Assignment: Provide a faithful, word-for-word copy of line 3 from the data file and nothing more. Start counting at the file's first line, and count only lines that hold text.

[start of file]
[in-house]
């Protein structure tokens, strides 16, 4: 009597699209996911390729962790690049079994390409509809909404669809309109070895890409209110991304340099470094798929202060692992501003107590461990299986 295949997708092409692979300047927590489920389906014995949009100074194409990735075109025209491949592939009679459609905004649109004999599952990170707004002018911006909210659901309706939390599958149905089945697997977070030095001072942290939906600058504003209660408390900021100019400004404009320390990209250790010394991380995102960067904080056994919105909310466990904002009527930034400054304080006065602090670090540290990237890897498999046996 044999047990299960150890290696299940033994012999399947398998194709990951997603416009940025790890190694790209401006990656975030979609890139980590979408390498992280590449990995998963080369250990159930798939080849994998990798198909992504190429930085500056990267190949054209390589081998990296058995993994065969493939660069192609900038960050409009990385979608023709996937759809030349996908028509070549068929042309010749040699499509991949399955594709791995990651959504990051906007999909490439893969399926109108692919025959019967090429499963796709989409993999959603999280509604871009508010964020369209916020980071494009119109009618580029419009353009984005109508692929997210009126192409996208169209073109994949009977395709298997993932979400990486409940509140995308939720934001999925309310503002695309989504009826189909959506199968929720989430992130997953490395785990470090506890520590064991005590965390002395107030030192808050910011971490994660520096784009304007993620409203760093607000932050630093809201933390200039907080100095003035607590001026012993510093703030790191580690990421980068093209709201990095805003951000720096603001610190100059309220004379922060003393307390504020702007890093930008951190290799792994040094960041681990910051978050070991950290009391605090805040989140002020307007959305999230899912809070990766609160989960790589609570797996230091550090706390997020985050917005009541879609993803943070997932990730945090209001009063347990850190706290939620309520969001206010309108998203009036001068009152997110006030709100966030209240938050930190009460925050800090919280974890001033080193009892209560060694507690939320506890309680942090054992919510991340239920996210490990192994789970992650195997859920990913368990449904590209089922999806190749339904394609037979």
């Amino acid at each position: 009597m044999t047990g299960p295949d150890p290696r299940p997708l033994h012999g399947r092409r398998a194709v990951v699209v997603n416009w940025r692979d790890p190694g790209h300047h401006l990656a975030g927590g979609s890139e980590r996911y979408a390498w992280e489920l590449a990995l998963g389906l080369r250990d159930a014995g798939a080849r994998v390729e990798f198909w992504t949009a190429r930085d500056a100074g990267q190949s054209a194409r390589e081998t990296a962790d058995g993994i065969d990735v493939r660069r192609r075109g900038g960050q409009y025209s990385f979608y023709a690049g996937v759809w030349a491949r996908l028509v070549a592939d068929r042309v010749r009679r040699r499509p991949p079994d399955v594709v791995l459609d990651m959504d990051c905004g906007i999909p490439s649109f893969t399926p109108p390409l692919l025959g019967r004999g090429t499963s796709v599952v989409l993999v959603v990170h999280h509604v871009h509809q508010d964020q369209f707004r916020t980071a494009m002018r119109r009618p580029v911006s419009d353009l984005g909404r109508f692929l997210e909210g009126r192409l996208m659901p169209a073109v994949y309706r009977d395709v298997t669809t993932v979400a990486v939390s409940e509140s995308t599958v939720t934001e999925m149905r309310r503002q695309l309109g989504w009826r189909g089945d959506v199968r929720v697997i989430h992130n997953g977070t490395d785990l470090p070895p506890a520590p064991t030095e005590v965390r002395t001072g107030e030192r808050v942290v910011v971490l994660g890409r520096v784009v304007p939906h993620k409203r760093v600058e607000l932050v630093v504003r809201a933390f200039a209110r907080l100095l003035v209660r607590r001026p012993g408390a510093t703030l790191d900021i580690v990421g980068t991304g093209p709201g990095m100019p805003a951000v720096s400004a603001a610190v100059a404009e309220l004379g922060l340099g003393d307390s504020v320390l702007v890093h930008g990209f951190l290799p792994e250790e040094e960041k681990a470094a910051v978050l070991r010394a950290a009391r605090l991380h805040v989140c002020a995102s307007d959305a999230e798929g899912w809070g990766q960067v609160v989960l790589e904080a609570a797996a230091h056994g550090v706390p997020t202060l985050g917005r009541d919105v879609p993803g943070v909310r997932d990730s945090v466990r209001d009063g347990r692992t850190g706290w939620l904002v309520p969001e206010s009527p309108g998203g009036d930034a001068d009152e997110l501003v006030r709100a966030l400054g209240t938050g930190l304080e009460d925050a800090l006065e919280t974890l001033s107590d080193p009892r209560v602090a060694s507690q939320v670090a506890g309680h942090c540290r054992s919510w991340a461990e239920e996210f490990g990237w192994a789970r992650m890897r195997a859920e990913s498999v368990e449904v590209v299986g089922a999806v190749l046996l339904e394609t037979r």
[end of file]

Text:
């Amino acid at each position: 009597m044999t047990g299960p295949d150890p290696r299940p997708l033994h012999g399947r092409r398998a194709v990951v699209v997603n416009w940025r692979d790890p190694g790209h300047h401006l990656a975030g927590g979609s890139e980590r996911y979408a390498w992280e489920l590449a990995l998963g389906l080369r250990d159930a014995g798939a080849r994998v390729e990798f198909w992504t949009a190429r930085d500056a100074g990267q190949s054209a194409r390589e081998t990296a962790d058995g993994i065969d990735v493939r660069r192609r075109g900038g960050q409009y025209s990385f979608y023709a690049g996937v759809w030349a491949r996908l028509v070549a592939d068929r042309v010749r009679r040699r499509p991949p079994d399955v594709v791995l459609d990651m959504d990051c905004g906007i999909p490439s649109f893969t399926p109108p390409l692919l025959g019967r004999g090429t499963s796709v599952v989409l993999v959603v990170h999280h509604v871009h509809q508010d964020q369209f707004r916020t980071a494009m002018r119109r009618p580029v911006s419009d353009l984005g909404r109508f692929l997210e909210g009126r192409l996208m659901p169209a073109v994949y309706r009977d395709v298997t669809t993932v979400a990486v939390s409940e509140s995308t599958v939720t934001e999925m149905r309310r503002q695309l309109g989504w009826r189909g089945d959506v199968r929720v697997i989430h992130n997953g977070t490395d785990l470090p070895p506890a520590p064991t030095e005590v965390r002395t001072g107030e030192r808050v942290v910011v971490l994660g890409r520096v784009v304007p939906h993620k409203r760093v600058e607000l932050v630093v504003r809201a933390f200039a209110r907080l100095l003035v209660r607590r001026p012993g408390a510093t703030l790191d900021i580690v990421g980068t991304g093209p709201g990095m100019p805003a951000v720096s400004a603001a610190v100059a404009e309220l004379g922060l340099g003393d307390s504020v320390l702007v890093h930008g990209f951190l290799p792994e250790e040094e960041k681990a470094a910051v978050l070991r010394a950290a009391r605090l991380h805040v989140c002020a995102s307007d959305a999230e798929g899912w809070g990766q960067v609160v989960l790589e904080a609570a797996a230091h056994g550090v706390p997020t202060l985050g917005r009541d919105v879609p993803g943070v909310r997932d990730s945090v466990r209001d009063g347990r692992t850190g706290w939620l904002v309520p969001e206010s009527p309108g998203g009036d930034a001068d009152e997110l501003v006030r709100a966030l400054g209240t938050g930190l304080e009460d925050a800090l006065e919280t974890l001033s107590d080193p009892r209560v602090a060694s507690q939320v670090a506890g309680h942090c540290r054992s919510w991340a461990e239920e996210f490990g990237w192994a789970r992650m890897r195997a859920e990913s498999v368990e449904v590209v299986g089922a999806v190749l046996l339904e394609t037979r």